Our Gospel today was probably the most difficult of the sayings of Christ. The sermon on the plain is sometimes seen as a shorter version of the sermon on the mount, in fact it isn’t yes there is overlap, but the Luke passage is much more edgy than the beatitudes, with the woes supplying counterpoint.

It is the blessings and the woes which are so counter cultural that we are called to proclaim to Scotland. Remember Jesus sent his disciples out to make disciples, not believers. It is not what we believe about Christ which is important As Jürgen Moltmann says, “To know Jesus does not simply mean learning the facts of Christological dogma. It means learning to know him in the praxis of discipleship” in other words to live out the Christian faith to demonstrate to the world the love of Christ in what we do as His people.

I was preaching in a Church in America. I was doing a series of 4 sermons, and I didn’t think that the first one was going well. So, I said to them, “There are only two important things you have to remember, What do you think of Christ and what are you going to do about it? For the rest of my time there, these generous, biblically educated, generous, praying people discussed with me what they should do with their faith. The same demand is upon us

If the love of God is new every morning, how do we understand that love and respond to It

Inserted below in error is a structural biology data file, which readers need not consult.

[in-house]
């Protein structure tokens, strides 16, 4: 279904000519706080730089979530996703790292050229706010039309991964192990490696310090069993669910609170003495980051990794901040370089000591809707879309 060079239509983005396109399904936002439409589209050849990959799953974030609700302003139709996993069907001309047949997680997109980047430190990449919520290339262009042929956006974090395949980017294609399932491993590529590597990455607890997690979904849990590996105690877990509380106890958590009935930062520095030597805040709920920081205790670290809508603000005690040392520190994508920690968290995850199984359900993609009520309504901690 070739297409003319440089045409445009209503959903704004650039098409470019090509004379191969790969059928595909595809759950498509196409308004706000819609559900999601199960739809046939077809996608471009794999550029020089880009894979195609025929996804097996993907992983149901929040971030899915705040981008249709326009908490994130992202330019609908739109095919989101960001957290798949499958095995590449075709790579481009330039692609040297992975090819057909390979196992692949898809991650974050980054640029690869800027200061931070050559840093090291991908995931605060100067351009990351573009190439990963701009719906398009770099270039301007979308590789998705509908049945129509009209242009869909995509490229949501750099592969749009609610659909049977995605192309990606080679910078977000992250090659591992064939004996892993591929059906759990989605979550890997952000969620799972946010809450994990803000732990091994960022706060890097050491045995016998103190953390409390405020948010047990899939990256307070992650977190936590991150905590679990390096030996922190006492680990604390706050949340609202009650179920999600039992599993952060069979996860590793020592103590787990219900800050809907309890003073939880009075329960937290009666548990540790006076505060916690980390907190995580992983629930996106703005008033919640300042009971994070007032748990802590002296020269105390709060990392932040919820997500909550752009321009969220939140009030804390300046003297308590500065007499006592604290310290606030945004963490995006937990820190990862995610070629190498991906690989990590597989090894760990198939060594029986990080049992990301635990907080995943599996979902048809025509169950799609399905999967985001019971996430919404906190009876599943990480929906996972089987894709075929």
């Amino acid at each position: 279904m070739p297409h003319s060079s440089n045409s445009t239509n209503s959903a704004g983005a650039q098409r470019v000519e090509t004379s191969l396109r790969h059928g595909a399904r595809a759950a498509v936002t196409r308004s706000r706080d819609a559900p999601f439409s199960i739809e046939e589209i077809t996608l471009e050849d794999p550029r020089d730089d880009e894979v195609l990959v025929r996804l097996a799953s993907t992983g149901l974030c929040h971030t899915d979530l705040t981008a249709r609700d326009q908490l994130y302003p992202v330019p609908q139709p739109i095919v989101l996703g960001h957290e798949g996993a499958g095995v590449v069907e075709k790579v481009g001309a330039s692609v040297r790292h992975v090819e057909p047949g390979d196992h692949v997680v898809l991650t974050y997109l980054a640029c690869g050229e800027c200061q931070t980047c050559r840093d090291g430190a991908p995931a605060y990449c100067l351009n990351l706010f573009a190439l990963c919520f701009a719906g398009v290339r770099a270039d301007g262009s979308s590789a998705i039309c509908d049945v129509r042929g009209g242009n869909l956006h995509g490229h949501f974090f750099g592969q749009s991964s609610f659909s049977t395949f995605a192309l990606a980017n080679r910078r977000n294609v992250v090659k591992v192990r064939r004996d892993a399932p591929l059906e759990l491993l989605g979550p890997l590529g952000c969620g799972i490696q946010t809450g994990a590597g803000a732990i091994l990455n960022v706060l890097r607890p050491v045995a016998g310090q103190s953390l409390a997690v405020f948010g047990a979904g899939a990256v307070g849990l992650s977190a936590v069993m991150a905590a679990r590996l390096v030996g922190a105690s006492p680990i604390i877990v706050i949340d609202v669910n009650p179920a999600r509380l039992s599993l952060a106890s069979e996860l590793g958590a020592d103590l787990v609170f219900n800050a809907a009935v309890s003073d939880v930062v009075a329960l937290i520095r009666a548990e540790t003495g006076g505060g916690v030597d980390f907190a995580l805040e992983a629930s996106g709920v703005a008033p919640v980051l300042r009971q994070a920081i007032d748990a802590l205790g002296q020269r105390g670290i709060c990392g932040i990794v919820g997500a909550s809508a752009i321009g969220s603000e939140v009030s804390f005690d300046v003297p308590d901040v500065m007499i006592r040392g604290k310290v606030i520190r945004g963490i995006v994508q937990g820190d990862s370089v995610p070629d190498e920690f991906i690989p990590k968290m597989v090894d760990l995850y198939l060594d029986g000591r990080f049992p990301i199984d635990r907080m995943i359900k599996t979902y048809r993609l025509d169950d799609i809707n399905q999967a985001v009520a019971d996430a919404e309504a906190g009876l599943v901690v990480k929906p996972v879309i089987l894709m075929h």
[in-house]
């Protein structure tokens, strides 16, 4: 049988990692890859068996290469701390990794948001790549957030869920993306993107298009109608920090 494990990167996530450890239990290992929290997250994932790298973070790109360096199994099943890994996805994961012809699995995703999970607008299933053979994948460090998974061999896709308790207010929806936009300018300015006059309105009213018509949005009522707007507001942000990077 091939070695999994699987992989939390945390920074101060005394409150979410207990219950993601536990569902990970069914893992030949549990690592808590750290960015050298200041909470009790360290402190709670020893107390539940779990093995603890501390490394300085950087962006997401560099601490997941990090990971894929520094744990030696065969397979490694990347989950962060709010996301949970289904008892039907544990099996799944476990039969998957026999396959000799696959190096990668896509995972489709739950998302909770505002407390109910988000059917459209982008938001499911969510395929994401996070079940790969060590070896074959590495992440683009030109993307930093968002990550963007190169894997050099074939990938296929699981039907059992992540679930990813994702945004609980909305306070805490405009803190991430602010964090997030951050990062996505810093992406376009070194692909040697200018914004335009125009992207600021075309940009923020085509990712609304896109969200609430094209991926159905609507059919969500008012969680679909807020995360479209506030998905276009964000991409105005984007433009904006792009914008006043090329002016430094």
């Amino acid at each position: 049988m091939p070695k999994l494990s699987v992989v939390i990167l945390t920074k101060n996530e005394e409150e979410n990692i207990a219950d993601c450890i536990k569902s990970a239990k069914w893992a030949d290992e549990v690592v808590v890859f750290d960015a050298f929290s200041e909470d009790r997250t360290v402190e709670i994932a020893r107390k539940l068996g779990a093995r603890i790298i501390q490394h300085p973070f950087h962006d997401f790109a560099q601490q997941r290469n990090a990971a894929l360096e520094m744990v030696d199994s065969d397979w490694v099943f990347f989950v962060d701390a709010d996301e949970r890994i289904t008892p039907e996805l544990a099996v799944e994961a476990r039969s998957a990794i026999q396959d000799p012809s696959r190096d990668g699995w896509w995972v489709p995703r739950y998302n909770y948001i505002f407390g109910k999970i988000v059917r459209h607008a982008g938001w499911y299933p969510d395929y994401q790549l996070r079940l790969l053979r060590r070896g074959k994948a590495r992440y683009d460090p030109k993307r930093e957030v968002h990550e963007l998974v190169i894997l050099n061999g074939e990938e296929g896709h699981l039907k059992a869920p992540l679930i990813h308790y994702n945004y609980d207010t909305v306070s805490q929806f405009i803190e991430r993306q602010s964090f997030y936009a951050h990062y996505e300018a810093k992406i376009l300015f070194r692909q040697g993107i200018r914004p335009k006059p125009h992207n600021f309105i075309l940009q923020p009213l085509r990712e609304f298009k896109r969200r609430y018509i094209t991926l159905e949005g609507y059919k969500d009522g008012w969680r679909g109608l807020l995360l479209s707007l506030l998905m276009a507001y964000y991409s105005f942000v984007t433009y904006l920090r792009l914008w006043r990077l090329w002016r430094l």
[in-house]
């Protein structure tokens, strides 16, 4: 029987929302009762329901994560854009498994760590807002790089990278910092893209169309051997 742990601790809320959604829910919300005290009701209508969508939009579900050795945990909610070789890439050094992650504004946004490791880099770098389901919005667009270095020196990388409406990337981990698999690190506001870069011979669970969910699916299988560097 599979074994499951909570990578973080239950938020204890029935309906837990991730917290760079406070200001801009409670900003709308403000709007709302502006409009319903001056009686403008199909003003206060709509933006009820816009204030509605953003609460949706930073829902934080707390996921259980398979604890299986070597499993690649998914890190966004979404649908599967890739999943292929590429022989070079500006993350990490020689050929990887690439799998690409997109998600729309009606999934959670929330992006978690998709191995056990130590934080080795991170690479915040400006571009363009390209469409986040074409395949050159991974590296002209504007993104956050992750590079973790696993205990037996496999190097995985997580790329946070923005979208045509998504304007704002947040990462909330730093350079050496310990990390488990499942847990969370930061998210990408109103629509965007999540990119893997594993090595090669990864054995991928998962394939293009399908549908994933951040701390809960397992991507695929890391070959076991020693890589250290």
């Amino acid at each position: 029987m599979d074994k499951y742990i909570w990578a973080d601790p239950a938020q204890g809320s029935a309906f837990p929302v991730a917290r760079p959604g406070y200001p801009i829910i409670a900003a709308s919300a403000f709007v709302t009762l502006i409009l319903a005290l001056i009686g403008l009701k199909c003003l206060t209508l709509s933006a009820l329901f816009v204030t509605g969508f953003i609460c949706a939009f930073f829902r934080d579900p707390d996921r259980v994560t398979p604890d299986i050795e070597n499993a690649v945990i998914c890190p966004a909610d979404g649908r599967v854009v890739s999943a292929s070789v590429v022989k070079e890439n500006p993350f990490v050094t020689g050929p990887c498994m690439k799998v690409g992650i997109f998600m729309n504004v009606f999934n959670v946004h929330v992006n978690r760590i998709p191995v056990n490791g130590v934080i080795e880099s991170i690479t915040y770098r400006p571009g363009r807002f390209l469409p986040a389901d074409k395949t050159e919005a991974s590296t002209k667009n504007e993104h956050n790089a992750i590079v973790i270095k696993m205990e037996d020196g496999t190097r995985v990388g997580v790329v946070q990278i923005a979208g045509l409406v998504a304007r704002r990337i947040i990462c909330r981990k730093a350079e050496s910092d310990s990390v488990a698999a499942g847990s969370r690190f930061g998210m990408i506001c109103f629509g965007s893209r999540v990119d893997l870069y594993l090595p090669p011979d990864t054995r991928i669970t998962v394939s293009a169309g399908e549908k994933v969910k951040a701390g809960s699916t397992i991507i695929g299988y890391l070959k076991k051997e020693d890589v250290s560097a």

as it  is itself constantly developing, new every morning?  It is not for Christians to provide backing for the state, even when it is doing things which we approve, any more than we have the right to believe that it is the duty of the state to impose or prohibit on non-believers some action which Christians revere or reject.

As the people of God, we are called to be just that. God’s people. It is very easy for us to think in terms of a Cultural Christianity, where we baptise all people of Good will as unknowing Christians, and see the institutional Churches almost as representing the nation. That is not what Christianity is. We experience a faith, a difficult faith where we see what is valued are the opposite of what our society tells us is good. It is against this background that we make our prophetic call to Scotland in the name of Christ. For a society where the hungry are fed, where there is a joyful society. But we do this knowing that it is not going to be popular, and that we will be challenged, but that challenge is because we seek to serve Christ, building up communities where the Kingdom of God can be seen breaking through. We already see this challenge with the consorted, so called secular, but actually counter religious, attacks which we suffer from. We could get annoyed about them. Perhaps in this context we should “rejoice and leap for joy, because great is your reward in heaven. For that is how their ancestors treated the prophets”. George MacLeod use to say that the reason why the Church was not being persecuted because it was not worth persecuting